Beyond the gushing, we get what is – if commentators are prepared to be completely honest – pretty much a retread of All We Have Heard Before, starting with Philip’s repeat on the  Tear[ing] down walls between SL and it’s potential and more and better use. and pull back and fix basic capabilities.

There is a lot that sounds good – at least initially – in what he has to say. He talks about making SL “Fast, Fun, Easy” and about “fixing” lag and crashes and even goes so far as to admit that Viewer 2 isn’t all it is cracked up to be and that as a result, users are “frustrated”.

But is there really anything new in what he has to say? Anything really defining as a means of showing that LL are actually beginning understand all that Second Life not only can be – but already is.

Well – and bearing in mind, this is only a transcript I’m working with, and one that seems a little disjointed in places, so it *is* possible some of what was said in the meeting is missing – in my humble opinion, the answer has to be “no”.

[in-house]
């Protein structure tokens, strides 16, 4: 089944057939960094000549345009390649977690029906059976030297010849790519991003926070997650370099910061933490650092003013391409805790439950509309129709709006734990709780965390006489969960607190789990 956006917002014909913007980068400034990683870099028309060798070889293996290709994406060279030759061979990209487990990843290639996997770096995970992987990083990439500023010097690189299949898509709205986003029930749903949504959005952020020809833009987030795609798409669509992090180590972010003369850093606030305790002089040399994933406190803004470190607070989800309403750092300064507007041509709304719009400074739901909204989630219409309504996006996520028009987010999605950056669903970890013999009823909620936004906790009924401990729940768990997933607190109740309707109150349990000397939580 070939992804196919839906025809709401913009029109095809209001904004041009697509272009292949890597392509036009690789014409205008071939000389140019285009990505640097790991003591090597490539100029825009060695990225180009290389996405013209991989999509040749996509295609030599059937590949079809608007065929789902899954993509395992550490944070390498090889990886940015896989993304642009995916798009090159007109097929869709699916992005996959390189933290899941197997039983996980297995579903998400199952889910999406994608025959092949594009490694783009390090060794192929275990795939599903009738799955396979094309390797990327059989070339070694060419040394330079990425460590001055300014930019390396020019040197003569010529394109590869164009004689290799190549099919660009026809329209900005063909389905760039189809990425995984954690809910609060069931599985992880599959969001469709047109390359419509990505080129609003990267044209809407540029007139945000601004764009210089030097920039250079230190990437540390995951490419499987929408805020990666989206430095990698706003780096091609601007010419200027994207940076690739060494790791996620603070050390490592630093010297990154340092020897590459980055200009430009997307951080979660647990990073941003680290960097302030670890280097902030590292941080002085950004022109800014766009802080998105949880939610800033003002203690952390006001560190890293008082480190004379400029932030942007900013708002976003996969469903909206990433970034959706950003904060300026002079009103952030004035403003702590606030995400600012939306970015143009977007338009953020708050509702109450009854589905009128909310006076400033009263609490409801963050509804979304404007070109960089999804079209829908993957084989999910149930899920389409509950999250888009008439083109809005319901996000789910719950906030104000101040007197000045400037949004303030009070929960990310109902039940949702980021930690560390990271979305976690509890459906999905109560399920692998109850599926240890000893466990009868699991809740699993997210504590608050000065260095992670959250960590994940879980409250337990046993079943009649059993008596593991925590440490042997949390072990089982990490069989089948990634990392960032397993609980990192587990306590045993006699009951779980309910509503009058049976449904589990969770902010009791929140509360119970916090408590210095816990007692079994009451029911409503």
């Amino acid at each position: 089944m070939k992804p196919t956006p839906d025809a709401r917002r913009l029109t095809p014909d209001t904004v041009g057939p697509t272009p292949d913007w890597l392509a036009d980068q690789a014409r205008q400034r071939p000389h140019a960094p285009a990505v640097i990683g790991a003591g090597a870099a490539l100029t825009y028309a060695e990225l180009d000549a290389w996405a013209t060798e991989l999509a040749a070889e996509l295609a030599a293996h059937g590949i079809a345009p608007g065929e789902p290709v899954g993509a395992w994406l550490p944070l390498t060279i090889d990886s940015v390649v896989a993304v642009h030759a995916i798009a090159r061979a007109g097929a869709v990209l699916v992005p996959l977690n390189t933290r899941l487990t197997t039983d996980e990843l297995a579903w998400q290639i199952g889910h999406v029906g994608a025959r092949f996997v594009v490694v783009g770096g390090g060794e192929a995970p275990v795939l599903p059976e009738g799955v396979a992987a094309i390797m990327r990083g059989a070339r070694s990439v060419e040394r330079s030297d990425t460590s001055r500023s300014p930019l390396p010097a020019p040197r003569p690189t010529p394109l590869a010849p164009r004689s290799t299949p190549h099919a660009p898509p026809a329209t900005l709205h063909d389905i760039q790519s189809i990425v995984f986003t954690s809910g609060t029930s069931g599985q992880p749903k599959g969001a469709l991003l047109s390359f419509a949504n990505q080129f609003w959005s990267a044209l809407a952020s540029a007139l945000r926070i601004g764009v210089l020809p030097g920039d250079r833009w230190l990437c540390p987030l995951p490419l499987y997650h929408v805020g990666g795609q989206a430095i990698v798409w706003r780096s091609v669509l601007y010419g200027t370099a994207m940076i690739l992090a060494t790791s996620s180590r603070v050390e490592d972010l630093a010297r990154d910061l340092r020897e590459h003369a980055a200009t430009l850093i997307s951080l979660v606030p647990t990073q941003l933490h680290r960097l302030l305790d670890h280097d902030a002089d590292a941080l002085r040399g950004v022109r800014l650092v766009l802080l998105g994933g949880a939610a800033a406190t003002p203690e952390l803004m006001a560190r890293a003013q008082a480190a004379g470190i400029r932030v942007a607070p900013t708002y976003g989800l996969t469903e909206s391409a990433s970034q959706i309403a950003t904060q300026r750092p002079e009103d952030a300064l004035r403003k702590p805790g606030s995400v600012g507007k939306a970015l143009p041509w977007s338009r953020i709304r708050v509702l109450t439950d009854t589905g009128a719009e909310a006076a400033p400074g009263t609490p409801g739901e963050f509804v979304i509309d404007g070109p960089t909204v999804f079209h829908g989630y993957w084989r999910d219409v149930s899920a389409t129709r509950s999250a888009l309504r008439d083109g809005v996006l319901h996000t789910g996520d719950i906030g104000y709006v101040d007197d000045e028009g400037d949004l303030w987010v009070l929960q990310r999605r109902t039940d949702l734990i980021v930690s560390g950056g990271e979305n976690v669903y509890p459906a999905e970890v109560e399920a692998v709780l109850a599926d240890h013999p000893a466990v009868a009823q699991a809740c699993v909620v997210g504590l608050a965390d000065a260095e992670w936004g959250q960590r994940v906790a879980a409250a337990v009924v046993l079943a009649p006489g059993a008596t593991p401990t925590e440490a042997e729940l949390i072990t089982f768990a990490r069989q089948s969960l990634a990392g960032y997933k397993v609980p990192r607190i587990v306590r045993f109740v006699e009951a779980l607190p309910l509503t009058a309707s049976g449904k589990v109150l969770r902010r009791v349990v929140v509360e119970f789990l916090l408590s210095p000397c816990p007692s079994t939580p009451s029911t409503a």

Let’s take the issues of crashes and lag: frankly these are not new phenomena; these been around since the dawn of Second Life  – so the idea that they should be a “focus” for Linden Lab going forward isn’t new. Rather, it is a retread of things that have been said in the past; and Lord knows, Frank Ambrose (bless him) and his team have worked very hard on the overall infrastructure of SL to make the back-end much less crash-prone and unsettling. True enough, the Viewer is another issue; but the fact remains that given that Second Life is now seven plus years old, and that the Viewer is central to the user experience, “crashing” shouldn’t require some new and heavy focus in and of itself – it should be part and parcel of LL’s on-going modus operandi – seeking to ensure the any adverse impacts of code changes, etc., don’t result in such a drastic outcome.